On a Friday recently a mate and I both had a ‘what the hell’ moment, took the afternoon off work, and went for a ride. It was a pleasure, made all the sweeter by the thought of what we could have been doing instead (something involving spreadsheets and management speak). It felt like we had decided to play truant – to give double maths and French vocab a miss and go and smoke cigarettes under a bridge somewhere. The pavlovian temptation to glance furtively around on the lookout for someone who might tell us off added a bit of extra fun to proceedings.
As we floated through the lanes of Lancashire with pre-weekend abandon we came across a worrying sight. These particular lanes have a waterlogged trench running alongside for drainage purposes, and our inane chatter was disrupted by a red Mini Cooper, sticking out of that trench at a rakish angle on the outside of a bend. No other people were around and so our first thought was, of course, whether anyone was in the car and whether they were OK. We sprinted to the car, unclipped, and dashed into the trench; immediately relieved to see moss growing on the black soft-top. The car had clearly been there for some time, and there was no-one inside.
It seemed a strange place to crash though, and even stranger that it had been there long enough for moss to take hold – we’re living in hard economic times, can people really afford to drive a Mini Cooper into a ditch for the fun of it and leave it there, like an obscure and pseudo-philosophical art installation? Surely, at the very least, it needed a little title plaque (car-in-a-ditch?) and a brief description of what the artist was trying to convey (love, loss, reckless abandon?).
As we stood and pondered this unusual sight the air somehow hung heavy with the back story of this car; who’s was it? how did it get there? why had it been left long enough for moss to get growing? was somebody somewhere sitting at home, unconcerned, while their car lay headfirst in a ditch? The fact that the car-in-a-ditch was surrounded by empty fields and quiet lanes added a certain eeriness to the scene.
So we stood and looked, silently, and thought ‘well, what should we do?’. We pondered some more…’well, nothing, obviously’…and we rode on. In these times of You Tube and 24hr global media it’s easy to get the feeling that you’ve seen everything, and if you think of something you haven’t seen then you Google it, and there’ll be a video clip somewhere which hits the spot. I can’t imagine a video clip on You Tube of a Mini Cooper sticking obliquely out of a shallow ditch would get too many hits, but to stumble across this in real life – in 3D and high definition – was unusual and thought provoking and took me back to being a child.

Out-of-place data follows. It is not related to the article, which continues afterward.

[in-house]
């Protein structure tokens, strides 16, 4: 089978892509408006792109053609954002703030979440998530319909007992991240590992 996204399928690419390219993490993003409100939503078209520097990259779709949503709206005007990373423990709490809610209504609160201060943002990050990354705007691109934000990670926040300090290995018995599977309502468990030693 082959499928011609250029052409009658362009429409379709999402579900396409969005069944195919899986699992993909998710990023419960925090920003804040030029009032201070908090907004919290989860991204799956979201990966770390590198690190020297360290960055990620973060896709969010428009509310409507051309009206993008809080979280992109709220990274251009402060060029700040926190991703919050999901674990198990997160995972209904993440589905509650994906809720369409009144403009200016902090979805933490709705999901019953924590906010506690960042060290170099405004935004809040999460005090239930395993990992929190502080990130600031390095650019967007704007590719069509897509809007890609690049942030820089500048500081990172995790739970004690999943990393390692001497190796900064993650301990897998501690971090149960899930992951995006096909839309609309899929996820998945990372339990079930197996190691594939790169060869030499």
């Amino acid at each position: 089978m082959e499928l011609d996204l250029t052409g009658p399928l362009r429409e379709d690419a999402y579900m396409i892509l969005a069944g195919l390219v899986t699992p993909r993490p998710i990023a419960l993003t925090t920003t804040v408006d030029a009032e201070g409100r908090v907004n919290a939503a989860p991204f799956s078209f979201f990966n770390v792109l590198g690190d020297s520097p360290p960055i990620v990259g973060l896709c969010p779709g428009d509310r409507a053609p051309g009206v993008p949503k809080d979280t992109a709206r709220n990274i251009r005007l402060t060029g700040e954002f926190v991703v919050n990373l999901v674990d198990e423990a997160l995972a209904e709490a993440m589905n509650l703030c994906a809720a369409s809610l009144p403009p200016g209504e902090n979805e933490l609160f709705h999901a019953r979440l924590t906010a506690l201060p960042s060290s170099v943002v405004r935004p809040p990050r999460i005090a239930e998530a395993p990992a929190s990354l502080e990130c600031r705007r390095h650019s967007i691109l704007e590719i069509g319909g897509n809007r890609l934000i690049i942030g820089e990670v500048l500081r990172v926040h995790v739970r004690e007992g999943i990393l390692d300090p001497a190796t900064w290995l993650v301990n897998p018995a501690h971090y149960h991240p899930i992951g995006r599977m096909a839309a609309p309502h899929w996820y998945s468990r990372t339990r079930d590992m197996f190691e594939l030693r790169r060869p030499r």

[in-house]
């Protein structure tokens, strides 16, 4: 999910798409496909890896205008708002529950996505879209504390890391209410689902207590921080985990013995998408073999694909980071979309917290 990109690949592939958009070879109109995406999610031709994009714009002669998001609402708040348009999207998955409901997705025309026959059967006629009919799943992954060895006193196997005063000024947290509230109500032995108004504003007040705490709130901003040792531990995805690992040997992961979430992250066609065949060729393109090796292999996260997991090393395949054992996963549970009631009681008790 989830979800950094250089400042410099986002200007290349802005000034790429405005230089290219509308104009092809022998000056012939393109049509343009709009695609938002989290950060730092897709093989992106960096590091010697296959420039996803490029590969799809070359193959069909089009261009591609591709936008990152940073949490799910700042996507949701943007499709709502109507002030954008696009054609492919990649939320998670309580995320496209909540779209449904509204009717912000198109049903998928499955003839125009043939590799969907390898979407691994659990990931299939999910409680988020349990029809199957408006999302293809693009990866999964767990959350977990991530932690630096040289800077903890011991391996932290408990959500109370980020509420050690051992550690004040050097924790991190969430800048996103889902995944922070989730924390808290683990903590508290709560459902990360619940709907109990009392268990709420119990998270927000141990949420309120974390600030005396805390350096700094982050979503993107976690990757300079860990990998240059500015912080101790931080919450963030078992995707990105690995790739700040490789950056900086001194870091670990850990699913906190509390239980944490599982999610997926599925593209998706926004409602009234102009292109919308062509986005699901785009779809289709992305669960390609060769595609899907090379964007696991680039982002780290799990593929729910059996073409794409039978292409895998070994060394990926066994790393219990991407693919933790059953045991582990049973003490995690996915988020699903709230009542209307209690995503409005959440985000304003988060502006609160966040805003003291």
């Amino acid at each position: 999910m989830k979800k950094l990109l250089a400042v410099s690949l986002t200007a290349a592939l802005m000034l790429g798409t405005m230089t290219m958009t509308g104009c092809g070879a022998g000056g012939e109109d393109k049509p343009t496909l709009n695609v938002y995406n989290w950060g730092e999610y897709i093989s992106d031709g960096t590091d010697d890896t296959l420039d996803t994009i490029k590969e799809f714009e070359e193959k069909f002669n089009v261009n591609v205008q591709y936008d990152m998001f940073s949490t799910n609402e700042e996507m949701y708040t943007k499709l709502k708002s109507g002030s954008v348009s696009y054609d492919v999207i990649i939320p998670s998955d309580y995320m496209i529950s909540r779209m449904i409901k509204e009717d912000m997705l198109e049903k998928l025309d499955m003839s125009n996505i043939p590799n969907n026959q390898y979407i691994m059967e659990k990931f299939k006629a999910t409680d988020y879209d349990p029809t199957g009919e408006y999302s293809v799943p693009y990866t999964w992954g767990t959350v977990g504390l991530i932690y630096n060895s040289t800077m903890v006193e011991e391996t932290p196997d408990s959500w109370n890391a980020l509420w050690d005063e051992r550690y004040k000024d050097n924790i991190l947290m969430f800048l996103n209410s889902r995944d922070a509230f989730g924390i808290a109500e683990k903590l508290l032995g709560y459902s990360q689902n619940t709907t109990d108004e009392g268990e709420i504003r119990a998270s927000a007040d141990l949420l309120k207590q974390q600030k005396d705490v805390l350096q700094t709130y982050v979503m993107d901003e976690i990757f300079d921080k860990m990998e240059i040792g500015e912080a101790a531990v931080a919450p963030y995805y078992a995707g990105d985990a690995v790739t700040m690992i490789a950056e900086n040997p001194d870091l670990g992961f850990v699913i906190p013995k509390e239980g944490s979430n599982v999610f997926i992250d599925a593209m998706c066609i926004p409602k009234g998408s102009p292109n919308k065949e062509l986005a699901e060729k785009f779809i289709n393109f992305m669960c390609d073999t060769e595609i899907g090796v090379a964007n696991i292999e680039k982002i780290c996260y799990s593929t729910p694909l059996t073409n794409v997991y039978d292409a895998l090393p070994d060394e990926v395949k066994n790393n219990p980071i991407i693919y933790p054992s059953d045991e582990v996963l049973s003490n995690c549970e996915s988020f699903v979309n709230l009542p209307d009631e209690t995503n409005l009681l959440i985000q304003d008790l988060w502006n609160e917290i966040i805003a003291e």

When I was a boy we played out; we made dens, dammed rivers and climbed trees, and the holy grail of playing out was to find something odd. In the movies, it’s a dead body in the woods, but in real-life boyhood it was a skip full of bric-a-brac, a shopping trolley in a field or a dead fox in a car park. A Mini Cooper sticking out of a ditch would have felt like a lottery win – we would’ve had days of fun and mischief out of that.
We’d have tried the doors, opened the bonnet, invited people to come and look at it…we’d have felt like mini celebrities, child stars. And if we’d found this new toy whilst out playing truant, well – that would have been the stuff of legend.
But now we’re grown-ups so we looked at it, had a little think, and then pedalled on our way. I didn’t even take a photo.
It could have been one of those modern art installations, a rachel whiteread or anthony gormley of something – It’s probabably worth a fortune
You could be right, ill keep my eyes peeled to see if any more pop up, maybe they’ll have a culture show special on it. Wish I’d got a photo.
Ahhh, I love your posts!
That’s very kind, thanks…glad you’re enjoying them.
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